Publication

Methods to evaluate functional nerve recovery in adult rats: walking track analysis, video analysis and the withdrawal reflex

Dijkstra, N. V., Meek, MF., Robinson, PH. & Gramsbergen, A., 15-Mar-2000, In : Journal of Neuroscience Methods. 96, 2, p. 89-96 8 p.

Research output: Contribution to journalArticleAcademicpeer-review

  • [No Value] Dijkstra
  • MF Meek
  • PH Robinson
  • A Gramsbergen

The aim of this study was to compare different methods for the evaluation of functional nerve recovery. Three groups of adult male Wistar rats were studied. In group A, a 12-mm gap between nerve ends was bridged by an autologous nerve graft; in rats of group B we performed a crush lesion of the sciatic nerve and group C consisted of non-operated control rats. The withdrawal reflex, elicited by an electric stimulus, was used to evaluate the recovery of sensory nerve function. To investigate motor nerve recovery we analyzed the walking pattern. Three different methods were used to obtain data for footprint analysis: photographic paper with thickened film developer on the paws, normal white paper with finger paint, and video recordings. The footprints were used to calculate the sciatic function index (SFI). From the video recordings, we also analyzed stepcycles. The withdrawal reflex is a convenient and reproducible test for the evaluation of global sensory nerve recovery. Recording walking movements on video and the analysis of footplacing is a perfect although time-consuming method for the evaluation of functional aspects of motor nerve recovery. (C) 2000 Published by Elsevier Science B.V. All rights reserved.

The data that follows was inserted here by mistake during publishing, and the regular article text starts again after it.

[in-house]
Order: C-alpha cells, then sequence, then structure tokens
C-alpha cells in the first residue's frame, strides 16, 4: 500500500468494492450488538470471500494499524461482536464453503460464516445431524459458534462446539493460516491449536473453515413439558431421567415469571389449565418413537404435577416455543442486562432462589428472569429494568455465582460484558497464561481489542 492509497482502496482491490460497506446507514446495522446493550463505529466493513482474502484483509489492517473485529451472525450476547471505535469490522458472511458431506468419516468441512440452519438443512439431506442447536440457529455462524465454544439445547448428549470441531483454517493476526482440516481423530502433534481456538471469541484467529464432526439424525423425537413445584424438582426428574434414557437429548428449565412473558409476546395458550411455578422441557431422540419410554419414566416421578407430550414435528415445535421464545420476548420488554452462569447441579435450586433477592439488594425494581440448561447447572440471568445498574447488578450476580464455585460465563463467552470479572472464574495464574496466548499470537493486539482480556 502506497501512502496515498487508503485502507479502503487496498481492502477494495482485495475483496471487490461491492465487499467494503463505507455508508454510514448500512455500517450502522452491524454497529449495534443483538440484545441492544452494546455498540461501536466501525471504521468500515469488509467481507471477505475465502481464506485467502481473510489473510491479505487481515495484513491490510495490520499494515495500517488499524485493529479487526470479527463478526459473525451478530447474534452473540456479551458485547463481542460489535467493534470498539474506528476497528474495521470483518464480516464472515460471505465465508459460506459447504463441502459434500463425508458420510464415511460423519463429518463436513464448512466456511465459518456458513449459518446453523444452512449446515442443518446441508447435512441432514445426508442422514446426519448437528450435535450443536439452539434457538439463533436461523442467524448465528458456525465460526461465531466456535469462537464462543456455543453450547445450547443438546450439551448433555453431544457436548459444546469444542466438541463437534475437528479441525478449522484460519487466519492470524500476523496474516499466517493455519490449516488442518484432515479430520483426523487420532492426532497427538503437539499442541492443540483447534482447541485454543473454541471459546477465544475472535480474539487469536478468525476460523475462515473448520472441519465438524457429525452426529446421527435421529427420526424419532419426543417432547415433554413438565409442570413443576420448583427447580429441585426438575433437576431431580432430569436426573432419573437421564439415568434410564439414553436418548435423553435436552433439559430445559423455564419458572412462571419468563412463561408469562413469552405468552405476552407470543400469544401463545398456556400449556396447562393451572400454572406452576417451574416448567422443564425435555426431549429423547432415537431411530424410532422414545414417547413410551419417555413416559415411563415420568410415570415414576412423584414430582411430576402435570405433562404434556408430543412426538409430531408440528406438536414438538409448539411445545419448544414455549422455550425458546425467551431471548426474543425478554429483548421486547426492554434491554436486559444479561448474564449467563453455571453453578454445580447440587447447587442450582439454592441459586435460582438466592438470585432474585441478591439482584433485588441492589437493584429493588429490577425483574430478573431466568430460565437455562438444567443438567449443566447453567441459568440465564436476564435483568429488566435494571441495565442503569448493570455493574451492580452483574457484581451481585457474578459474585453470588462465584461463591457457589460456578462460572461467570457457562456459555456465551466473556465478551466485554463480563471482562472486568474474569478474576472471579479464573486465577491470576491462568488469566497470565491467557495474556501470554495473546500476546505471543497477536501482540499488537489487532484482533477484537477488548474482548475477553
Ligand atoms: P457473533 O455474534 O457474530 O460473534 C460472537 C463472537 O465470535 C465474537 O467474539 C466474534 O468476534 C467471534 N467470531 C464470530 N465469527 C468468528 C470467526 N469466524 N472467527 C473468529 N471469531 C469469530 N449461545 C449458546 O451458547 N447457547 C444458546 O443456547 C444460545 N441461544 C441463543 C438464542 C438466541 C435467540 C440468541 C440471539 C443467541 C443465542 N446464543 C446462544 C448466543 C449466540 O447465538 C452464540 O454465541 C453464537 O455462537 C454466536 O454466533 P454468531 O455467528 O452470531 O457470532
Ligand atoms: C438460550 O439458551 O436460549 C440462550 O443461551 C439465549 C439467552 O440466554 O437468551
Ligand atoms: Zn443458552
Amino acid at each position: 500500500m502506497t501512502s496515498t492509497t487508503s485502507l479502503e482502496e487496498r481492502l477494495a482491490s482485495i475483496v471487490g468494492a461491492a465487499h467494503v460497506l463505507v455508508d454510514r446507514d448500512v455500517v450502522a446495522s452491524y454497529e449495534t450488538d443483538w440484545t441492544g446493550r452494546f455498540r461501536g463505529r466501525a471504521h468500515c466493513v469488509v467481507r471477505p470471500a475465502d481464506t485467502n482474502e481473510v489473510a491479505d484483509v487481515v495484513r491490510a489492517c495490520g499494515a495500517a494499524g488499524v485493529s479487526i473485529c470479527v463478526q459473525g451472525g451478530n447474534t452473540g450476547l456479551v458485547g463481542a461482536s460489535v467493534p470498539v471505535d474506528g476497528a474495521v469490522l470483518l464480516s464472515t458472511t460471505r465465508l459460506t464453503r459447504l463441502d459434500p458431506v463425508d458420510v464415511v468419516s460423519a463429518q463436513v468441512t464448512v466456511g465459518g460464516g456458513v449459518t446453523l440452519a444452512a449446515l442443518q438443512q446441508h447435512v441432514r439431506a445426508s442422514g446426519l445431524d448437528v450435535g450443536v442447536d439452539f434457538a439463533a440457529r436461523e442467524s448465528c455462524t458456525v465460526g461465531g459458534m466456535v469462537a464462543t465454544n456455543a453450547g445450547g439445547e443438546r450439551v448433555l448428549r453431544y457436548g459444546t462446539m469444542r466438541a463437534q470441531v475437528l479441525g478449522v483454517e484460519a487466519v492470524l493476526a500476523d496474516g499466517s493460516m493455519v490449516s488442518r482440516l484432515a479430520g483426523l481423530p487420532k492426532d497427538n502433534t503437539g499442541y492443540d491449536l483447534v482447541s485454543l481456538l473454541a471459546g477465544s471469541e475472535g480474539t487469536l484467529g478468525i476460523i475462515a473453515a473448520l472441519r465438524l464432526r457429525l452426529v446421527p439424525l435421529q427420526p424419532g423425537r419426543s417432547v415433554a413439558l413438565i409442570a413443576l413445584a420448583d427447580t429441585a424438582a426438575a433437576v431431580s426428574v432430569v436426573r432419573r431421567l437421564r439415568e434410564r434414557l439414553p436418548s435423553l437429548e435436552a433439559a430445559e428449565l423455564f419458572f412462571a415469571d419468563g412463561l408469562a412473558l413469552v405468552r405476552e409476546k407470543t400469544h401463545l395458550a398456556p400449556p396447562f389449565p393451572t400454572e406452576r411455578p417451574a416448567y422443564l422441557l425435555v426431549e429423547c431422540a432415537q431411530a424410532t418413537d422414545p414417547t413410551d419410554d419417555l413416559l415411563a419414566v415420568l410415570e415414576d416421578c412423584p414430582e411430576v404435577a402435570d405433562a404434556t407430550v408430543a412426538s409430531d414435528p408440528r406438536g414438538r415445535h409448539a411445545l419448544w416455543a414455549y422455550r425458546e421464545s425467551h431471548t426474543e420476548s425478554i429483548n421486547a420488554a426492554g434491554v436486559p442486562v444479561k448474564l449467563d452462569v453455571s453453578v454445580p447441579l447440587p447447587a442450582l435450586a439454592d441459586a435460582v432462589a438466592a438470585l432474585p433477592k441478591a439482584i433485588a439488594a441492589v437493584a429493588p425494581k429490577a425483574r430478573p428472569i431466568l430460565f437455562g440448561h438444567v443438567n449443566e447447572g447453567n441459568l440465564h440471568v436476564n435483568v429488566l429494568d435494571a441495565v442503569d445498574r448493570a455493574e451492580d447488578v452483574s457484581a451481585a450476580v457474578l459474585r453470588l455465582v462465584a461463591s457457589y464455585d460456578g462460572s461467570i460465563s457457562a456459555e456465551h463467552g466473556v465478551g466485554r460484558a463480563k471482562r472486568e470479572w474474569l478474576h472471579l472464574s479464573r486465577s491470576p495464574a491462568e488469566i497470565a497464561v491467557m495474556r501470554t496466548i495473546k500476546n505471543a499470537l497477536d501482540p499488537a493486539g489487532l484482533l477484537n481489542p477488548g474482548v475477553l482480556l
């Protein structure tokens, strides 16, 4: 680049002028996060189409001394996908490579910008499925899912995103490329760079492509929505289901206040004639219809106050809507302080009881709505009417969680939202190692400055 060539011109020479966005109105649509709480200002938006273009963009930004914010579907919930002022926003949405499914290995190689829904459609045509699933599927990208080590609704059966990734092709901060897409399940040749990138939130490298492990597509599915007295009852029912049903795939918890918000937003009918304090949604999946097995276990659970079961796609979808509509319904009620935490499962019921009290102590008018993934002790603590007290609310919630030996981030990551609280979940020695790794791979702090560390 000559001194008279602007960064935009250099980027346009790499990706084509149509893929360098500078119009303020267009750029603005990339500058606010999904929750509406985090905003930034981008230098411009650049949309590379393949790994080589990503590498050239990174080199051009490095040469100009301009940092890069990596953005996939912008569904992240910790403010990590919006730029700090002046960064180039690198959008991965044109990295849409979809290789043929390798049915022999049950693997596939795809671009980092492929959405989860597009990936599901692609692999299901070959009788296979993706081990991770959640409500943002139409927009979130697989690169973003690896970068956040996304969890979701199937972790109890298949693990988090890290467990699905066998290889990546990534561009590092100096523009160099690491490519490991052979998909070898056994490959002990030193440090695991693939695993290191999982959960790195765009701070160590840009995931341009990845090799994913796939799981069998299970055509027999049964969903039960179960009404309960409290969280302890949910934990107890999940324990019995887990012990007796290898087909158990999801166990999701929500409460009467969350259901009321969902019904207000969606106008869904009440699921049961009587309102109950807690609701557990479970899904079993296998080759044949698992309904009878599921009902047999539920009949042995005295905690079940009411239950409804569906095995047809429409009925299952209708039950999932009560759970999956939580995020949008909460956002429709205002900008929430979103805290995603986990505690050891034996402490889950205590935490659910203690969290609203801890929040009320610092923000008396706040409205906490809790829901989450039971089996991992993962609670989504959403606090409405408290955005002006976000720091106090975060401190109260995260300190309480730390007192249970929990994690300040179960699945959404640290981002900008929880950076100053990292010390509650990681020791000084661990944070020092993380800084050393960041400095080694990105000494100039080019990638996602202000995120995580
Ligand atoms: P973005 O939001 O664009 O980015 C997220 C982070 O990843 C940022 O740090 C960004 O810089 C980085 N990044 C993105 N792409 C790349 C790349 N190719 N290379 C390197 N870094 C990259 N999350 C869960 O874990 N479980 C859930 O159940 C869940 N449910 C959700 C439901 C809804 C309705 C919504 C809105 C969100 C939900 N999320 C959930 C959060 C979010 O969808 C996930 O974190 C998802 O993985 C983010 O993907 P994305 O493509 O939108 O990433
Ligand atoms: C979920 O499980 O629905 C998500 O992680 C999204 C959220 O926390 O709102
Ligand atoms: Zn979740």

Original languageEnglish
Pages (from-to)89-96
Number of pages8
JournalJournal of Neuroscience Methods
Volume96
Issue number2
Publication statusPublished - 15-Mar-2000

    Keywords

  • functional nerve recovery, nerve transection, crush lesion, walking-track analysis, video-analysis, rat, withdrawal reflex, SCIATIC FUNCTION INDEX, TIBIAL NERVE, REGENERATION, REPAIR, INJURY, CRUSH, CYCLOSPORINE, ALLOGRAFTS, LOCOMOTION, AUTOTOMY

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